Skip to Main Content

Radcliffe College Suffrage

An Introduction to Suffrage at Radcliffe College

Before the 1900s women's colleges did not widely support the suffrage movement and Radcliffe College was no exception. There was a belief that support for suffrage would impede the progress of women's higher education.  It was also thought that higher education for women would ultimately lead to gaining full citizenship rights.  When Radcliffe College was chartered in 1894, the majority of the students, faculty and staff were strongly anti-suffrage.

These views did not go unchallenged, however. Radcliffe students Maud Wood (later Park; Class of 1898) and Inez Haynes Gillmore (later Irwin; Radcliffe 1896-1898) were spurred to action in 1897 after a tea was held to which an anti-suffrage leader had been invited seemingly for recruitment purposes.  The students were dismayed that both sides of the suffrage question were not represented. In response Park and Haynes invited Alice Stone Blackwell, then editor of the leading suffrage publication, The Woman's Journal, to speak to the Emanuel Club. Only a few years later in 1900 Park and Haynes would go on to organize other college-educated women to help further the fight for suffrage by founding the College Equal Suffrage League. See additional information about Park and Gillmore.

Getting Started

This guide provides information that will be helpful in exploring the history of suffrage and anti-suffrage activity at Radcliffe College and by its alumnae.

Some archival material is available online.  Most published material is freely available online.  

The title of each resource is linked to its HOLLIS catalog record.  When available, digital content can be accessed by following the link below the resource's description.  For resources linked to Harvard Mirador Viewer and ProQuest History Vault searching tips can be found below. 

Please ask us if you have questions about these resources.

Tips for Searching Harvard Mirador Viewer

Harvard Mirador Viewer is an open access image platform that provides free access to digitized material.  A number of resources within this guide can be accessed using this tool.

The "Full Text Search" button, highlighted below in red, allows you to do a key word search across all volumes contained in the list.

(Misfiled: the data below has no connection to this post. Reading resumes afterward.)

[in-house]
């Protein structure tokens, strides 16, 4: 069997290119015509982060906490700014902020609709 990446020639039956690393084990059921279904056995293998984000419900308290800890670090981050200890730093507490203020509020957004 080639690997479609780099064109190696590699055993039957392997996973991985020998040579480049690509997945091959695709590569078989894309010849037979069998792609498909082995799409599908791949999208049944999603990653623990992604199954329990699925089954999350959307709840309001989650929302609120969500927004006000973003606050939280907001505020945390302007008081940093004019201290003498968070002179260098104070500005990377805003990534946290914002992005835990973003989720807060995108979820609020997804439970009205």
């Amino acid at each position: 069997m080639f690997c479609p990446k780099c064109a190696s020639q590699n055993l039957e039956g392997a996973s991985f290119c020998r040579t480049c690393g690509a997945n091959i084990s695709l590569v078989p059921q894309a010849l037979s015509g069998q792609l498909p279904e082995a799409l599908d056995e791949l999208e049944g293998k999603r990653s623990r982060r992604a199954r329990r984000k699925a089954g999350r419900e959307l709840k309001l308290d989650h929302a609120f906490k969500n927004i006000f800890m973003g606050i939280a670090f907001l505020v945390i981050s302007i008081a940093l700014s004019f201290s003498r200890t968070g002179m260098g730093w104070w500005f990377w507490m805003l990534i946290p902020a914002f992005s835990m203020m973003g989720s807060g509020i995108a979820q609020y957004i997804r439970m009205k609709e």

The "Search" button, highlighted below in red, allows you to perform a keyword search within a specific document.  

Search terms may be combined using the following operators:

  • and, or, not, near

The default operator is "and", so the following two queries produce identical results:

  • equal suffrage
  • equal and suffrage

These search results will only match documents that contain "equal" and/or "suffrage".  

To search for a phrase, enclose it in quotation marks:

  • "equal suffrage"

These search results will only match documents containing the phrase "equal suffrage".

Tips for Using ProQuest History Vault

ProQuest History Vault is a subscription e-resource and requires a Harvard ID to access.  Not a Harvard affiliate? Please consult your library to see if they subscribe.

1. Once you click the link to go to the database, you land in the entirety of ProQuest History Vault. Choose "Women's Studies."


2. Navigate to desired module within the greater collection and select "Browse Collections".

NOTE: The collections in this guide are from the Women's Studies Manuscript Collections from the Schlesinger Library: Voting Rights, National Politics, and Reproductive Rights module. 


3.This will take you to a list of series within the larger collection, from here you can select the desired series. 


4. This page will allow you to do a keyword search (ex. Maud Wood Park, College Equal Suffrage Club, etc.) within the selected series.  You can also select "View All Documents" to see a list of material contained in the series.  



5. To view digital content look for the PDF button to the right side of the screen. Options are to download 50 pages at a time OR using the last selection, you can download all pages at one time.


6. To cross search across all series in the Women's Studies Manuscript Collections from the Schlesinger Library: Voting Rights, National Politics, and Reproductive Rights click here.